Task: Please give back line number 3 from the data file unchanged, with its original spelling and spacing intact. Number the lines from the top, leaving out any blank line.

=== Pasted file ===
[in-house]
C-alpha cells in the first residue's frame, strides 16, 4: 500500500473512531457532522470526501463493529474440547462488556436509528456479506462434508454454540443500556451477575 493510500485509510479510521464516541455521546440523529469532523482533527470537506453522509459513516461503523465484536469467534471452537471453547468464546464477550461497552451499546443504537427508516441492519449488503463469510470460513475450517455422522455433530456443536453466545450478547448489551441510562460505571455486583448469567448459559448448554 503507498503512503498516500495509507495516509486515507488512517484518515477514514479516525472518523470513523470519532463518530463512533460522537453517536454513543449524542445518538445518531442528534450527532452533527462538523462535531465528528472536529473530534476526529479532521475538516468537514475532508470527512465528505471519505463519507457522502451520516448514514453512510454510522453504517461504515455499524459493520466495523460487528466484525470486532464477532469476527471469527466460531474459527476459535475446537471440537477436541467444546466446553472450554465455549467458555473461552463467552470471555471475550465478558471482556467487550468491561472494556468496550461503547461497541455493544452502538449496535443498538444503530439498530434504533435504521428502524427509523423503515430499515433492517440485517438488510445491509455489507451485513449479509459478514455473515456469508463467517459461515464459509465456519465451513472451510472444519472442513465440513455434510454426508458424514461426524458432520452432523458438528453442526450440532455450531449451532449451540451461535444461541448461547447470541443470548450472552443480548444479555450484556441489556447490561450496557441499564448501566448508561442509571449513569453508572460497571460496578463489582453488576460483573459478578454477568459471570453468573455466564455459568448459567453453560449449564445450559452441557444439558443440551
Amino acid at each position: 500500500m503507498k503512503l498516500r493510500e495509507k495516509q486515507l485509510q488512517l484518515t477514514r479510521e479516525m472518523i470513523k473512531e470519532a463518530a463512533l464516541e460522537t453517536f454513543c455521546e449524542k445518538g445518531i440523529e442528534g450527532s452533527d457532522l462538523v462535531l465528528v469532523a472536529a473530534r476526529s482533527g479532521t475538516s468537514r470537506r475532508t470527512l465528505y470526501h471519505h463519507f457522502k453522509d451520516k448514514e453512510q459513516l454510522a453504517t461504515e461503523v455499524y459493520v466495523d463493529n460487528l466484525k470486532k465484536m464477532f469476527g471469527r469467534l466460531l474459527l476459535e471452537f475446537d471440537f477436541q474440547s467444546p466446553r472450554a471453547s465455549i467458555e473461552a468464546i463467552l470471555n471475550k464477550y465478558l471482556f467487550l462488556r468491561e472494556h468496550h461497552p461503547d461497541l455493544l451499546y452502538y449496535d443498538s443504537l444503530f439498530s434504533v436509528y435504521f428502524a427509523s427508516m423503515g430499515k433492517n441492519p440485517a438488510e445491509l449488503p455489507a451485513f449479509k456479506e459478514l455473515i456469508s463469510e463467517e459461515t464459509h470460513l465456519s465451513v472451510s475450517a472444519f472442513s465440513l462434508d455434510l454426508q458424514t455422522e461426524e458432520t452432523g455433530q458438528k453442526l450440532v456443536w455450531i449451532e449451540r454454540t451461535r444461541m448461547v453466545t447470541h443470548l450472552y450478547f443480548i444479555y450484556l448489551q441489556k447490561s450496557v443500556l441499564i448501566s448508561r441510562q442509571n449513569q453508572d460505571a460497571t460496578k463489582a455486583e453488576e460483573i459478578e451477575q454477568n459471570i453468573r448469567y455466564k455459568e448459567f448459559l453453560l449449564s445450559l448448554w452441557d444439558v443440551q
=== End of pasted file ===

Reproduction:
Amino acid at each position: 500500500m503507498k503512503l498516500r493510500e495509507k495516509q486515507l485509510q488512517l484518515t477514514r479510521e479516525m472518523i470513523k473512531e470519532a463518530a463512533l464516541e460522537t453517536f454513543c455521546e449524542k445518538g445518531i440523529e442528534g450527532s452533527d457532522l462538523v462535531l465528528v469532523a472536529a473530534r476526529s482533527g479532521t475538516s468537514r470537506r475532508t470527512l465528505y470526501h471519505h463519507f457522502k453522509d451520516k448514514e453512510q459513516l454510522a453504517t461504515e461503523v455499524y459493520v466495523d463493529n460487528l466484525k470486532k465484536m464477532f469476527g471469527r469467534l466460531l474459527l476459535e471452537f475446537d471440537f477436541q474440547s467444546p466446553r472450554a471453547s465455549i467458555e473461552a468464546i463467552l470471555n471475550k464477550y465478558l471482556f467487550l462488556r468491561e472494556h468496550h461497552p461503547d461497541l455493544l451499546y452502538y449496535d443498538s443504537l444503530f439498530s434504533v436509528y435504521f428502524a427509523s427508516m423503515g430499515k433492517n441492519p440485517a438488510e445491509l449488503p455489507a451485513f449479509k456479506e459478514l455473515i456469508s463469510e463467517e459461515t464459509h470460513l465456519s465451513v472451510s475450517a472444519f472442513s465440513l462434508d455434510l454426508q458424514t455422522e461426524e458432520t452432523g455433530q458438528k453442526l450440532v456443536w455450531i449451532e449451540r454454540t451461535r444461541m448461547v453466545t447470541h443470548l450472552y450478547f443480548i444479555y450484556l448489551q441489556k447490561s450496557v443500556l441499564i448501566s448508561r441510562q442509571n449513569q453508572d460505571a460497571t460496578k463489582a455486583e453488576e460483573i459478578e451477575q454477568n459471570i453468573r448469567y455466564k455459568e448459567f448459559l453453560l449449564s445450559l448448554w452441557d444439558v443440551q